Authorities have concluded investigations and released autopsy results for a Utah couple and three children who were found dead in a bedroom in their Springville home on Sept. 27, 2014.
The family, according to Springville Police Chief J. Scott Finlayson, had died of “drug toxicity” due to an overdose of a cocktail of drugs in a bid to escape the “pending apocalypse.”
The bodies of the five were first discovered by the couple’s 18-year-old son and his girlfriend inside the master bedroom of the house.
According to a police report, the cause of death of Benjamin and Kristi Strack, and their three children, Benson, 14; Emery, 12; and Zion, 11, was “drug toxicity.”
A police search warrant affidavit said that cups, filled with a “red liquid,” were found near the bodies of the five. Investigators also found empty bottles of methadone and boxes of flu medication.
Some of the red liquid was seen coming out of Kristi’s mouth when her body was found.
“Investigators at the scene determined the cause of death to be an accidental or intentional poisoning either by ingestion or environmental causes… Kristi and Benjamin were lying in the bed and the three children were lying around the bed, covered in bedding up to their necks. Officers reported there was a red liquid substance coming from the mouth of Kristi Strack.
“Also in [a] closed bag, were two empty boxes of allergy relief medication consistent with generic Benadryl… Also located within the residence were empty bottles of liquid Methadone.”
High levels of heroin were found in Benjamin Strack’s system, while Kristi had high levels of the drugs methadone, dextrorphan, diphenhydramine and doxylamine. The children had high levels of diphenhydramine and methadone, according to the autopsy report.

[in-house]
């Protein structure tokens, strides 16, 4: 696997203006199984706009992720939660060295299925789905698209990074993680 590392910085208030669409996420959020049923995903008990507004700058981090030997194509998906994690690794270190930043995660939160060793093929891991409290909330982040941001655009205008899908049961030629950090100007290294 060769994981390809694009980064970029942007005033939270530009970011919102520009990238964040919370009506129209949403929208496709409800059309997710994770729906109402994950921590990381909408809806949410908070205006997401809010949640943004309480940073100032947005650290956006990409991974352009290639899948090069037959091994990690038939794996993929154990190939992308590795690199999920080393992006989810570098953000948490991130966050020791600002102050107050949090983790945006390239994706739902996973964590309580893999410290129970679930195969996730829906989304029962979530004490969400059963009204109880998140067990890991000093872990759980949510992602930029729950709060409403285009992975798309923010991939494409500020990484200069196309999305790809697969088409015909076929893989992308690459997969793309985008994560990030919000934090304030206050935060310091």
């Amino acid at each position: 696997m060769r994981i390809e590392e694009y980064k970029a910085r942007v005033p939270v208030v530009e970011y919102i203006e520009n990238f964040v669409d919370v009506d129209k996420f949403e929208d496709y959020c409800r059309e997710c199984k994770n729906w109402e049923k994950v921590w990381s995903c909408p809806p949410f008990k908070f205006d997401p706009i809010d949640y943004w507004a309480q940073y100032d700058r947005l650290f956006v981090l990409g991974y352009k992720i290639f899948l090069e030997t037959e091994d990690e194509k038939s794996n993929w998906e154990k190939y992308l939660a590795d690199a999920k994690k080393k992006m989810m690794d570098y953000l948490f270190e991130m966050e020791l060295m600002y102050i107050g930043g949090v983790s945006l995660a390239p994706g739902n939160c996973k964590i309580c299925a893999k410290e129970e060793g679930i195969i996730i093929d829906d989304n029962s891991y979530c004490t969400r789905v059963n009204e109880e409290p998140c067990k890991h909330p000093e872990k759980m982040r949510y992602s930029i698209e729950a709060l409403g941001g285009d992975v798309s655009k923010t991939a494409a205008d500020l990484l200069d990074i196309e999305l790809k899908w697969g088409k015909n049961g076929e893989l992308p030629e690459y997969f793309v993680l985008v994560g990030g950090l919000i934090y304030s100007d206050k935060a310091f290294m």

The report ruled suicide in the cases of the two adults, and homicide in the cases of the two youngest children. But in the case of 14-year-old Benson, authorities were unable to determine whether death was due to suicide or homicide because it was uncertain that he was able to consent to suicide death.
However, investigators reported they found no evidence of a struggle that suggested he was forced to take the drugs.
Based on the fact that Benson was the only member of the family who was not tucked up in bed when the bodies were found, investigators concluded that he was the last to die.
“… with the placement of the bodies, it would appear somebody had to position the bodies after they were deceased.”
A farewell letter written by Benson was found. He stated in the letter that he was about to die and that he was leaving his possessions to his best friend.
Investigators also found letters written a few years ago by Kristi to a well-known Utah prison inmate, Dan Lafferty, serving a life sentence. With the help of his brother, Ron, Dan had murdered family members in 1984, including his sister-in-law and her 15-month old daughter, because God told him to do so.
The sister-in-law had reportedly disapproved Dan’s religious views about polygamy.
Investigators said that interviews with friends, members of family, and other people who knew the Stracks, revealed that the couple were deeply concerned about the “evil in the world,” and a “pending apocalypse.” They expressed desire to escape the “impending doom.”
“There seemed to be a concern about a pending apocalypse that the parents bought into. While some friends though that suicide may have been, or could have been, included in their plans, others believed they were going to move somewhere and live off the grid.”
But friends had mistaken their expressions of concern about the state of the world to mean that they were thinking of moving to another place where they could arrange to “live off the grid.”
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